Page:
Even so, my observations were not thorough enough even for a blog post. Diogenes at Off the Record has taken this to the next level in the form of an imaginary letter from another bishop to Skylstad. Please read the whole thing. Here's the central chunk of it:

First, by referring to priests with "a gay orientation" instead of "a same-sex attraction," you cross the line from the descriptive and morally neutral to the political and morally problematic. This implies, even if it does not state,acquiescence in the self-understanding of those homosexual persons who callthemselves gay. This is a disservice to those persons with same-sex attraction-- not only those in your own diocese -- who are struggling against enormous odds to live according to Church teaching, and whose resolve is seriously weakened by bishops who suggest "Gay is OK."

Second, it is hardly a secret that your own diocese is bankrupt -- and that because of your and your predecessors' catastrophically bad decisions about keeping sexually disturbed priests in ministry. Yes, I know some victims were female. Yes, I know most homosexual priests don't molest minors. But the fact remains that Spokane was buggered into bankruptcy by priests known to be deviant, and the underlying causes could have been avoided by unexacting prudential decisions well within the moral compass of an ordinary parishioner. Staggering naiveté is the kindest way of accounting for your own baffling action and inaction, and I think it behooves you, as head of a diocese bankrupted by sexual anarchy, not to touch on the subject of gay clergy at all, for any reasons. I say this with the good of the larger Church in mind.

Then too, Bishop Skylstad, the admonition against "witch hunts" comes ill from your mouth. Most Catholics who read that line will recall all too vividly your predecessor Lawrence Welsh of unhappy memory. They'll remember the police report oncerning the male prostitute Welsh throttled during an act of fellatio in a Chicago hotel room back in 1986. They'll remember the fact that it was the terrified prostitute that went to the Chicago police, who in turn only contacted Spokane law enforcement because of a long-shot connection with the Green River serial killer. You were Bishop of Yakima at the time, of course, but your comments on Welsh's behavior three years ago -- "Obviously, he had a very serious drinking problem. Certainly, it's very sad behavior associated with that drinking. That would be my observation" -- render your recent "witch hunt" language farcical. If, confronted with a bishop's sodomy and attempted manslaughter, you can't do better than "drinking problem," would you be able to put the right name to a witch even after she'd turned you into a bat?

Let's face it: in the only relevant sense, there are altogether too many witches on the prowl, and indeed "the witches" are the reason Spokane is not a solvent diocese today. We have to bear in mind, moreover, that the faithful can't help but take to heart the news reports, inasmuch as they've gone unchallenged except on trivial points. They know that Archbishop Hunthausen promised the Spokane detectives to get Welsh into counseling, and they know that, in spite of Hunthausen's awareness of the Chicago episode, Welsh was back in the saddle for the next four years. They know Welsh's drinking caused him to be retired at Bishop of Spokane at age 55 in 1990. Worst of all, though, we have to deal with the fact that after Welsh was deposed from Spokane he was almost immediately made an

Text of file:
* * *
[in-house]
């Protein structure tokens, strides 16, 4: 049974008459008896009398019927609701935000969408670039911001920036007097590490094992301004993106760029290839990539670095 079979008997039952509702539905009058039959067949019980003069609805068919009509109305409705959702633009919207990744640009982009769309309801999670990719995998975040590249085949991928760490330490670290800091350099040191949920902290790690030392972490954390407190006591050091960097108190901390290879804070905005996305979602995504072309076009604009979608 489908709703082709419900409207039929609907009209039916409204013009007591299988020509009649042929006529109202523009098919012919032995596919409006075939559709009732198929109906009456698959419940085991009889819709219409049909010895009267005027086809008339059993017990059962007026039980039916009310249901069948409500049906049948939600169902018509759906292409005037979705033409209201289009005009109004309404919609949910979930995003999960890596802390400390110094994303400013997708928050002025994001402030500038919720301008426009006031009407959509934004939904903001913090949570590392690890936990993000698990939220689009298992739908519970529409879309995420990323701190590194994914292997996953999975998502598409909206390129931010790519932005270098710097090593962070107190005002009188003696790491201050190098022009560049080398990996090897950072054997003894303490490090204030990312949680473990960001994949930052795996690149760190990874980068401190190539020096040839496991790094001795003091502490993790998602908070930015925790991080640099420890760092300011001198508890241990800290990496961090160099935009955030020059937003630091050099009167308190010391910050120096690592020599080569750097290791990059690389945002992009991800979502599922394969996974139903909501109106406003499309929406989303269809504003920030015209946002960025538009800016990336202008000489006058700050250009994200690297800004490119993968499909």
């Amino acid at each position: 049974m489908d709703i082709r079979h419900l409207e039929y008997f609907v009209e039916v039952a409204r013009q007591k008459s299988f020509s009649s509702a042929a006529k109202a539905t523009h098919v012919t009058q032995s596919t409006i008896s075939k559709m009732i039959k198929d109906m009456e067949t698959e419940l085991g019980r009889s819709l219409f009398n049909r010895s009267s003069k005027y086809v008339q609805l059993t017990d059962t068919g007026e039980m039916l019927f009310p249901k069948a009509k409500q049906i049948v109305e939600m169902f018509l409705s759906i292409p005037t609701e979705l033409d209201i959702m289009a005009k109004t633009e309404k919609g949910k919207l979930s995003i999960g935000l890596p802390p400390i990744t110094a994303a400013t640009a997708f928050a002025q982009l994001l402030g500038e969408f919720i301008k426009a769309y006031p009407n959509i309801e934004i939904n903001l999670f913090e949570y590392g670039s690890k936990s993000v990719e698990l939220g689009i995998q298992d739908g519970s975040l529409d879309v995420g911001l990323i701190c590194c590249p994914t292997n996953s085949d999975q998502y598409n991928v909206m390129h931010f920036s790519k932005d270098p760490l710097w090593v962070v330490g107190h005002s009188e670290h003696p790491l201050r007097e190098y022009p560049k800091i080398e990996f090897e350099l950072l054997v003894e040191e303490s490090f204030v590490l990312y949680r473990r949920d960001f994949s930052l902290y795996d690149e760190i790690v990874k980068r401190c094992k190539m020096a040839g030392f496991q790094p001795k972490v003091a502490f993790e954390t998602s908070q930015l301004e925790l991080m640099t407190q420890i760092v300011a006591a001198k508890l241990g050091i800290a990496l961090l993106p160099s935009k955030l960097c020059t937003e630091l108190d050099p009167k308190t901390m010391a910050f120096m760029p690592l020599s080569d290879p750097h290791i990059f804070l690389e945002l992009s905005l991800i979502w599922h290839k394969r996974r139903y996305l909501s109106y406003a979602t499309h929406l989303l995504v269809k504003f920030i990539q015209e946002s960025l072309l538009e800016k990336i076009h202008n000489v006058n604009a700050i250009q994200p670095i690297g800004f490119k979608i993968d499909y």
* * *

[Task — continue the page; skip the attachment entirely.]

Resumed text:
auxiliary bishop of St. Paul-Minneapolis. So tell me: how do we explain to the laity why a bishop can pull that kind of squeeze-play, drink himself out the ordinary's job, and still end up ministering to God's people as an auxiliary?

After that due reminder of the Welsh debacle, "Uncle Di", who is a priest, gets back to the main point it helps to sustain. It ain't pretty.

Amy Welborn is spot on, as usual:

There is no great mystery here. Chancery Culture - I will not even call it clerical culture anymore because although clericalism defines it, there have been too many lay people culpable and enabling to simply limit it to that - is all but impenetrable, and the whole thing has become so awash in legal concerns, there is no climbing out. The bottom line is that these guys cannot admit they did anything wrong in any specific terms because even if they wanted to, the lawyers won't let them. It opens them up to even more lawsuits. And many of them don't want to because loyalty to their brother priests trumps almost everything.

I will be brutal about this: those of you not in it just cannot fathom how, tragically, the habits of a career in the religious biz, the culture of a religious institution can deaden faith. It's the exact opposite of what we think it should be, but really...the greatest risk to losing your faith is working in the Church. Not just because of what you see, which is the way people usually think of it, but because the risk is high of matters of faith becoming just a job, becoming an agenda, becoming a corporation to protect and defend, becoming a place where people talk, talk, talk about faith but are spiritually empty.

And then it becomes an excellent place to hide. Because no one will rat on you because, really, who are they to judge, because they haven't really prayed in months, maybe years, either, and God knows what they've got going on the side - it may not be boys, but it may be an obsession with building, a simple contempt for the parishioners you're supposed to be caring for, alcoholism, a boyfriend in the beach condo, a wife and children in the Philippines (really), a determined delight in the golf games at the best courses that your rich parishioners can give...who knows.

But the foundational line - which runs beneath the bottom line - is a profound and shocking lack of faith. Back a couple of years ago, there was a lot of talk about being accountable. The bishops need to be accountable to us, they need to be accountable to the people, to the church, etc.